What does it take to become a master at your craft? Is genius innate, or can it be learned?
In his book, “Mastery,” Robert Greene draws from the latest research, interviews modern masters, and examines the lives of former greats like Albert Einstein, Leonardo da Vinci, and Mozart to discover what it takes to achieve excellence.?
He argues that success is within anyone’s reach, if they have discipline, patience, and follow a number of important steps.
With permission from Greene, we’ve excerpted the following tips for mastering anything from his book:
1. Find your life’s task.
Many people have an intense feeling about what they’re best at. Too often, they’re driven away from it by other people. The first step is to trust yourself and aim your career path at what’s unique about you.
Leonardo da Vinci didn’t come into his own as an artist alone, but when he followed his childhood curiosity about everything, he became an advisor and expert in subjects from architecture to anatomy for his patrons.?
2. Rather than compete in a crowded field, find a niche where you can dominate.
Legendary neuroscientist V.S. Ramachandran was at once a restless and dissatisfied professor of psychology. What was supposed to be a calling felt like a job. When he began the study of phantom limbs and anomalous brain disorders, he found questions about the brain and consciousness that fascinate him to this day.?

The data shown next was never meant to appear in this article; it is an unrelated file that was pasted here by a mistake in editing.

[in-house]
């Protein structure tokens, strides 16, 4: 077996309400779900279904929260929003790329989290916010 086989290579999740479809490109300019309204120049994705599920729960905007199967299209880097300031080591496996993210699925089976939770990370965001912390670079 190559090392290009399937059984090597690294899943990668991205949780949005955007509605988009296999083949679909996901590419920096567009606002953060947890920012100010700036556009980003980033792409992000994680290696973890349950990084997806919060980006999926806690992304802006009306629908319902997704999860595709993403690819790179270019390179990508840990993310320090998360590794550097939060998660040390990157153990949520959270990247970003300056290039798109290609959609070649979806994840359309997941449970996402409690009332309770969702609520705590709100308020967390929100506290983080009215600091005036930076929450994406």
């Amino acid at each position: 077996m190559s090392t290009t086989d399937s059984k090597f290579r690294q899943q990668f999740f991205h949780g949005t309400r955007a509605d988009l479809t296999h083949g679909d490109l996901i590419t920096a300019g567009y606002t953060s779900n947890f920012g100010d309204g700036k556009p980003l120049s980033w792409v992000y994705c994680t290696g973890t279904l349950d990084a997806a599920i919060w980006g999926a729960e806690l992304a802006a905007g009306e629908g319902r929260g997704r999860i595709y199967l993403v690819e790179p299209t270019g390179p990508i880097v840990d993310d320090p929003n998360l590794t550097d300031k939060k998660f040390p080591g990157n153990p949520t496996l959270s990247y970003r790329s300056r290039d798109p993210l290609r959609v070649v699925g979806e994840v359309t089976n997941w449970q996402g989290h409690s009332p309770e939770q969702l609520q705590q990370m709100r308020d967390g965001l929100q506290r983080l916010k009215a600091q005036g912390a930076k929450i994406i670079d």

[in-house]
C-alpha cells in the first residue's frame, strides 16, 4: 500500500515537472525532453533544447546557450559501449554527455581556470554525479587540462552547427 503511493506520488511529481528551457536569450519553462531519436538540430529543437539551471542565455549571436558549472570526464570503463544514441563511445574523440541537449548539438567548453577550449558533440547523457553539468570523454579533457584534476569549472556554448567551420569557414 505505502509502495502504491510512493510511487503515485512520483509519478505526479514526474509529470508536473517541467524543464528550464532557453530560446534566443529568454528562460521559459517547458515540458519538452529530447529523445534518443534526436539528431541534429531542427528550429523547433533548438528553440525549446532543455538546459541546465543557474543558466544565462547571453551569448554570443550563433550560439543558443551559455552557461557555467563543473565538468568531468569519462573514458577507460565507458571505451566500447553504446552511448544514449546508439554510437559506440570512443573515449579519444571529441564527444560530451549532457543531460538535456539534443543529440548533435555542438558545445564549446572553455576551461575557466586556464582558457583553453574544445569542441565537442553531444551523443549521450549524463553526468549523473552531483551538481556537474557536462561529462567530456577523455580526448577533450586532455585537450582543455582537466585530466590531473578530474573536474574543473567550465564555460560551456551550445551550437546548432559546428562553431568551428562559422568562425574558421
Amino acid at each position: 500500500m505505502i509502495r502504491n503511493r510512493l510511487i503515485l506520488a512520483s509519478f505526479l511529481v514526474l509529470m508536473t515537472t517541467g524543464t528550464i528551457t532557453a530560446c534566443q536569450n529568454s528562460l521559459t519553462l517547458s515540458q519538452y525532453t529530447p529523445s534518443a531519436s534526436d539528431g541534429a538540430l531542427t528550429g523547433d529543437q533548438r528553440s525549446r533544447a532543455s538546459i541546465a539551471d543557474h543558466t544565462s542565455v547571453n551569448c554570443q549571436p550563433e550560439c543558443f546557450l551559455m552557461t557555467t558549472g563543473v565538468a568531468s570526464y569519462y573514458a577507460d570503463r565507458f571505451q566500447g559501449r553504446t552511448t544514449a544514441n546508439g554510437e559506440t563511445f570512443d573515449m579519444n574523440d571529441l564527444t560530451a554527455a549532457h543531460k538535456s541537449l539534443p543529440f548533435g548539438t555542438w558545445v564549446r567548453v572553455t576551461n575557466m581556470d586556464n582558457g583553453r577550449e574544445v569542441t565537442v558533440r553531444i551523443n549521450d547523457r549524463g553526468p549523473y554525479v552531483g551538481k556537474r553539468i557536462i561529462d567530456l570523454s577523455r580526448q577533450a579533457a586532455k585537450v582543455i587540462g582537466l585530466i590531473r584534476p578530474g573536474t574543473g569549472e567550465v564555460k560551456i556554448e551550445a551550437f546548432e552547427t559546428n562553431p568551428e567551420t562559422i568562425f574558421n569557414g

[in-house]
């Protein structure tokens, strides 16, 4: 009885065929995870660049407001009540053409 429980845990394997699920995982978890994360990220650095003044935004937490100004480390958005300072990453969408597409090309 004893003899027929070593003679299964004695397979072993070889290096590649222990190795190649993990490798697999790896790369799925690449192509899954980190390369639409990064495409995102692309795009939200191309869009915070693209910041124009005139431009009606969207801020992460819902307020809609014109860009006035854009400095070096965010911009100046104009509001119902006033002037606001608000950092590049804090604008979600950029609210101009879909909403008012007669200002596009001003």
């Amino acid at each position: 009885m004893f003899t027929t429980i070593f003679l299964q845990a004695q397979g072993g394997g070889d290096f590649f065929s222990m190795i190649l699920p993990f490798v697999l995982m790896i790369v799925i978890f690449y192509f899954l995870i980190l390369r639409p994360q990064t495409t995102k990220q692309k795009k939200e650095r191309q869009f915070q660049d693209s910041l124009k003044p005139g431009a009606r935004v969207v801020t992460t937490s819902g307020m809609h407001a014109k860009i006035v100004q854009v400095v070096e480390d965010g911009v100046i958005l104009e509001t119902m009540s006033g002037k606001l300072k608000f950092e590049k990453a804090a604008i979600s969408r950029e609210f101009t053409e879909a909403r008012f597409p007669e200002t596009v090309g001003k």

Find your perfect niche, and stand out.?
3. Rebel against the wrong path, and use that anger as motivation.
Mozart was a child prodigy on the piano. At a very young age, his domineering father toured Europe with him. When he discovered a talent for unique composition, his father suppressed it. It wasn’t until he rejected his father entirely that he became a master.
We are often attracted to the wrong things, whether it be money, fame, or approval.?
4. Love your subject at a very basic level.
The things that transfixed you as a child, that you found most exciting was not a passing fancy, but a message about what you’re supposed to do. For Marie Curie, it was wandering into her father’s laboratory and being fascinated by his instruments.
5. Find the ideal apprenticeship.
Charles Darwin was a mediocre student. He scraped by in school, more interested in specimens than classes. When the chance to join an expedition to the Americas came, he almost didn’t go. What he saw on that boat lead to his life’s work, and one of the most influential theories of all time.?
Read more at ENTREPRENEUR